Teen learns the details of songwriting | Local News

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When Tessa Barcelo was a baby, her mom and dad knew she was awake when they heard her sing on the baby monitor.

They also knew that their daughter, now 16, was destined to become some kind of musician.

“Ever since she was a baby, we knew that,” said mother Tracey Spruce. Rather than cry, like most babies, Tessa had fun composing and singing songs.

It’s something she still does.

Now, with help from the National Endowment for the Arts and the American Theater Wing, Andover’s daughter is taking her skills to the next level.

Over the weekend, while other kids played video games or ran at sporting events, Tessa sat with New York theater professionals, reviewing the music and lyrics to her song. original, “Queen”.

It was the last step in a process that saw Tessa win the Musical Theater Songwriting Challenge. She entered the contest in February and found out in July that she was one of six winners from across the country.

Since July, he has been meeting professionals from Broadway musical theater via Facetime. This weekend, she met them for real. On Saturday and Sunday, she spent time with Anna Ebbesen, an orchestrator and musical director with a long list of film and theater credits, as well as Anna Jacobs, a lyricist and composer with an equally impressive CV.

Together, they helped Tessa refine the music and lyrics for her song – a process that surprised Tessa, but also made her realize the importance of rewriting her work and collaborating with others.

“It was amazing,” she said on Sunday, after meeting the theater professionals at Real Music School, 3 Dundee Park. “I started to think about things that I had never thought of before. Today and yesterday they would pick places in the lyrics or melodies and change them. Usually when I write songs, I’m not rewriting them. I’m learning the importance of rewriting. “

She said she was also learning to combine music with story and harmonies with piano chords so that the piece works well as a whole.

“I think she did a good job,” Ebbesen said. “She has this character (in the song) who has the power to change the world through storytelling. Words are important. It’s important to tell stories.”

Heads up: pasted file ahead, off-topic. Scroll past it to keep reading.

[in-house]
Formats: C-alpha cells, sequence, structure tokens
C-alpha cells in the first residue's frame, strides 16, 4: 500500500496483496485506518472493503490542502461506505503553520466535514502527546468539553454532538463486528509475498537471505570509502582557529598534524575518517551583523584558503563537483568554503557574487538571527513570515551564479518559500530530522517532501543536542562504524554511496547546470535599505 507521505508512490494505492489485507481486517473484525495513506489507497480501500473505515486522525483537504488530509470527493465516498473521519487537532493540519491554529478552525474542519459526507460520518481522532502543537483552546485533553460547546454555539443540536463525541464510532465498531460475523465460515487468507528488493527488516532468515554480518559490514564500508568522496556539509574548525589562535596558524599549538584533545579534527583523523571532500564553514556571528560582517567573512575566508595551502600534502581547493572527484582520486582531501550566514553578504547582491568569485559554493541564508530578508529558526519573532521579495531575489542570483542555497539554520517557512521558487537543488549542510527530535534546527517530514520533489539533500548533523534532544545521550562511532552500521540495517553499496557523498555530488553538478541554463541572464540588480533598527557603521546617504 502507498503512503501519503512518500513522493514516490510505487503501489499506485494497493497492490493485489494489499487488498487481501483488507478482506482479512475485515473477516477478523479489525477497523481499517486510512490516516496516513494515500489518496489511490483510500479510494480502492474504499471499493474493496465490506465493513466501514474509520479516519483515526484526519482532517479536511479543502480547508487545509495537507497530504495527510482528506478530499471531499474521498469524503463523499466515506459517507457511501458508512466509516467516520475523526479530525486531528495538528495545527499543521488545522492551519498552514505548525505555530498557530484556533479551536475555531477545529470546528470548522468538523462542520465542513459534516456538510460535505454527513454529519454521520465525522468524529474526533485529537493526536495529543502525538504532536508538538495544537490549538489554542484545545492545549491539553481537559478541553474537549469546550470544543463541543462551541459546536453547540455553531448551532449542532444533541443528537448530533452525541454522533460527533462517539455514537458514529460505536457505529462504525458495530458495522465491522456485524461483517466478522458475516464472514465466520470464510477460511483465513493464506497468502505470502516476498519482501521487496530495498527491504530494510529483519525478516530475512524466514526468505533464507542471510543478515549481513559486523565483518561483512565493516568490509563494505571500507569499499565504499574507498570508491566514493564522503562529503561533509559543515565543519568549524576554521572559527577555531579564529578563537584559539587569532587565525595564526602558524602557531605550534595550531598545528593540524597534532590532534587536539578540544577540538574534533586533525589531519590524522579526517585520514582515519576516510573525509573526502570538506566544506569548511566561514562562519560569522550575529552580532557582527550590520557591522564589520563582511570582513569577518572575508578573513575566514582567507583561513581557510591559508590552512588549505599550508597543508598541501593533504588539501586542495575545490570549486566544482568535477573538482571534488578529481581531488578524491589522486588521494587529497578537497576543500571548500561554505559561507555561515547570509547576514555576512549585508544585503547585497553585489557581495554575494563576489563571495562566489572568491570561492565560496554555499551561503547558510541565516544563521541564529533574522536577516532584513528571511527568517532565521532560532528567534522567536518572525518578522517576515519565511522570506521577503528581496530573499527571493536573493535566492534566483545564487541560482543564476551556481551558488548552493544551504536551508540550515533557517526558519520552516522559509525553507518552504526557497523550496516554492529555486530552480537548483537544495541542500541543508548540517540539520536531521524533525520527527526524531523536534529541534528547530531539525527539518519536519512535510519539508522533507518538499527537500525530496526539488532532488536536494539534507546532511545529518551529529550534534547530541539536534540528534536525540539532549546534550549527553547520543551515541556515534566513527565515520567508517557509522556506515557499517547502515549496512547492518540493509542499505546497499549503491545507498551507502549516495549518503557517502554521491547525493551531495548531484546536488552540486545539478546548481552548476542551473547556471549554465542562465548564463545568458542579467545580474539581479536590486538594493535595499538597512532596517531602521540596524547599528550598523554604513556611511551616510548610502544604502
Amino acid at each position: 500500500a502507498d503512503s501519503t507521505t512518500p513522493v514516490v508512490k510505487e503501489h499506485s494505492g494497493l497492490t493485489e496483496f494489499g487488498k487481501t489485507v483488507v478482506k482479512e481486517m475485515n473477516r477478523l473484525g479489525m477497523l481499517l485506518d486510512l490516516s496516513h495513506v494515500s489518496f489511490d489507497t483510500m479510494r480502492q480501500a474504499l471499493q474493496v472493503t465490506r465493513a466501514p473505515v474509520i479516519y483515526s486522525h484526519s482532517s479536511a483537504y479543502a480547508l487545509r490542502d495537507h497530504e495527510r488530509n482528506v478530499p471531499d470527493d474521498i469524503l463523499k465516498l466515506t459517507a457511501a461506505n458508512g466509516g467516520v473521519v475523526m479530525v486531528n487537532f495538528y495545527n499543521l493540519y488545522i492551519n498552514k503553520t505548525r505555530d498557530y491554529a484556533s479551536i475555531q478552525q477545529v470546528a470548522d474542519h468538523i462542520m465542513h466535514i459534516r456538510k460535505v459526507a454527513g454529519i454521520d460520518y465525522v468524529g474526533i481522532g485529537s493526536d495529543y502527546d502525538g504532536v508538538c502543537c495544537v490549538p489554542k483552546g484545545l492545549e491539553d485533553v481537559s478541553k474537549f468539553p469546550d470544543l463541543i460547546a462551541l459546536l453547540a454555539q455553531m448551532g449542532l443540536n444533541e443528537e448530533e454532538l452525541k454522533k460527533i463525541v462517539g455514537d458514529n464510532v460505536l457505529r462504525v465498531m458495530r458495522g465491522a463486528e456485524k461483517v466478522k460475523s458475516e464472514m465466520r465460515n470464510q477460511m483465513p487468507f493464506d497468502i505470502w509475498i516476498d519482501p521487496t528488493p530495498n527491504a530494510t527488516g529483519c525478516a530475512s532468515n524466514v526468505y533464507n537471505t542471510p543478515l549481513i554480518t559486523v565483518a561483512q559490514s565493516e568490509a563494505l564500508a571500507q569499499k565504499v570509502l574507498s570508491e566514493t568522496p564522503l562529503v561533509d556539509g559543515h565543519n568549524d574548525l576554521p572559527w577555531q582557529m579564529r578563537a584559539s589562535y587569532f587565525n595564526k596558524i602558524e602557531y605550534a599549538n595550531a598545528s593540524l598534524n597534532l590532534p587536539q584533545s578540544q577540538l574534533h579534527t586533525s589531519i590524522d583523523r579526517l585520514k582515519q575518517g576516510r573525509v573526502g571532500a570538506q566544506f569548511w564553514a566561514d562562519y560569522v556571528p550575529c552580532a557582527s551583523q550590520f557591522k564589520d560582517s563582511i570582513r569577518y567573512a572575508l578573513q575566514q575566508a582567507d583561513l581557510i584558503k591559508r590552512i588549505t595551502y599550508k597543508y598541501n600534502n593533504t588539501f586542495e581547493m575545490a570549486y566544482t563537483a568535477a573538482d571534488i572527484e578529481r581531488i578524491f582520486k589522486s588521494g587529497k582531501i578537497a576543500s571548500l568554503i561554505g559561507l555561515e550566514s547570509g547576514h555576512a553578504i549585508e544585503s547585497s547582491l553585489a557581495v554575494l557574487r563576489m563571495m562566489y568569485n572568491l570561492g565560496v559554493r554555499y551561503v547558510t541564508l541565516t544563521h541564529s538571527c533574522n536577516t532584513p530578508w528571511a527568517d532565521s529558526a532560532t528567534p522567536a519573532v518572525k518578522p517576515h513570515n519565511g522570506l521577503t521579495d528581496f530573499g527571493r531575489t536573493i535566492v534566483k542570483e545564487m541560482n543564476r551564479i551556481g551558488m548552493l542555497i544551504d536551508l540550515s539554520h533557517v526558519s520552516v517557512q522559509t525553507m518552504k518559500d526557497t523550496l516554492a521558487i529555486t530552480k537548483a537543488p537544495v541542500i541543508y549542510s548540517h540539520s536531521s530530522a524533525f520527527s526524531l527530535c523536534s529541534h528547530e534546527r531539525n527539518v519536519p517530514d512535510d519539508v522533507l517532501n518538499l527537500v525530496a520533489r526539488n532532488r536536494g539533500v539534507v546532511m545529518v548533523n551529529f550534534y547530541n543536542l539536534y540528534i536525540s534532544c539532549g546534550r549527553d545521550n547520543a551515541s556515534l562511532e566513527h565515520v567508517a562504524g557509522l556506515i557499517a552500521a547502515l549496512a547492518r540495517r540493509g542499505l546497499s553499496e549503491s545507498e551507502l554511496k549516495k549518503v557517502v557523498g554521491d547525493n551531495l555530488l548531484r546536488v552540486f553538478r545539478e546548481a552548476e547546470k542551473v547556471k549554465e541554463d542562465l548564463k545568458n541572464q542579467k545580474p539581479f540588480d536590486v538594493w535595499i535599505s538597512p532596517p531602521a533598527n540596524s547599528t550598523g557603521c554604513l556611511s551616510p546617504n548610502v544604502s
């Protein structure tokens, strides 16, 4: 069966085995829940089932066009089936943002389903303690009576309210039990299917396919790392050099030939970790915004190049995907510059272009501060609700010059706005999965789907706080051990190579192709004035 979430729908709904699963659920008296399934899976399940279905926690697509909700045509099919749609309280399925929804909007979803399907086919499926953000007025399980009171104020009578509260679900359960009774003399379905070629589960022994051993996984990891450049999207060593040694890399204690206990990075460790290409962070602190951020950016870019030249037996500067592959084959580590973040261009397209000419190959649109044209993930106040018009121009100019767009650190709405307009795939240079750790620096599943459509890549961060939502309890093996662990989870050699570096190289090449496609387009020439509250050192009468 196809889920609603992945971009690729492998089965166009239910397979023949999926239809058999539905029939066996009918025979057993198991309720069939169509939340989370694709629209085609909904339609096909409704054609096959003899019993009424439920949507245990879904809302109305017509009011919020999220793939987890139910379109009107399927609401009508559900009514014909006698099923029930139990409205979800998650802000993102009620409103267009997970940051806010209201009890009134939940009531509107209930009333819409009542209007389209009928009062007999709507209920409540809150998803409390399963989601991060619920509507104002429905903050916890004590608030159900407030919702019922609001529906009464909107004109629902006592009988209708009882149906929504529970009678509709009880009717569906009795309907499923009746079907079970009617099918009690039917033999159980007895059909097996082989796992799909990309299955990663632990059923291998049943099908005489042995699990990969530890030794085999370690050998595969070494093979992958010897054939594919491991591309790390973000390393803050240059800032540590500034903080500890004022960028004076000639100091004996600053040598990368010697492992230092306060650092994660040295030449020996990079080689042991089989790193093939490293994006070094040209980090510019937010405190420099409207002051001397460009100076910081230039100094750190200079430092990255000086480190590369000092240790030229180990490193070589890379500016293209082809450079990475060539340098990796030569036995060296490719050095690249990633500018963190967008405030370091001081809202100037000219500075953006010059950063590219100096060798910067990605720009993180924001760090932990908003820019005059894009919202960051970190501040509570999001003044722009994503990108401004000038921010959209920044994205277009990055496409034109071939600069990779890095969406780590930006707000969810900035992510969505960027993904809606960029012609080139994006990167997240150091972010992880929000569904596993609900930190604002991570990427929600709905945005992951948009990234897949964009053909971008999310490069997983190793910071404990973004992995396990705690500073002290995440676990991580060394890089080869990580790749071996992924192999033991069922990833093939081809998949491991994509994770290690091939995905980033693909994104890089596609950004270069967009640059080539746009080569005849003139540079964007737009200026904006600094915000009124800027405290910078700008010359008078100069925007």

Tessa said the song originally came to her when she was working on a production of “Peter Pan”. She realized that the roles of women in this play were subservient to men, whom she knew to be old-fashioned and outdated.

She said she changed some of Peter Pan’s lyrics and then wrote “Queen”.

Because it’s a song for musical theater, it has multiple characters singing lines as if it’s part of a larger production. Although a production is not the goal of this program, Tessa said she would like to write an entire piece around the song, which she believes empowers women.

In an exchange, the sirens sing lyrics that reflect part of the dialogue in today’s news.

“Now that Iana is queen, our kingdom is so much better,” sings one mermaid to another.

“Yeah! We have better health care, affordable housing…” the other sings.

“And equal pay for sirens and sirens!” answers the first siren.

On Sunday, Tessa’s friends Amy Cain and Julia Toomey sang the parts while Tessa and Ebesen worked on the piano.

Ebbesen explained that the next step for Tessa is to go to New York in October and record the song in a studio, working with professional actors.

“I’m going to orchestrate and do the recording session with some people from Broadway singing his music,” Ebbesen said. The lead role will be played by Hailey Kilgore, known for her role in the Broadway revival of “Once on This Island,” which earned Kilgore a 2018 Tony nomination for Best Actress in a Musical.

Tessa’s mother and father, Trevor Barcelo, said they were impressed with their daughter’s experience.

“The NEA and the American Theater Wing have been incredibly helpful and supportive,” said Tracey Spruce.

Trevor Barcelo added, “Not many people think of what it’s like to write a song. You just have to listen to it. But it has been quite fascinating to see the amount of work and rewrite that goes into it. “

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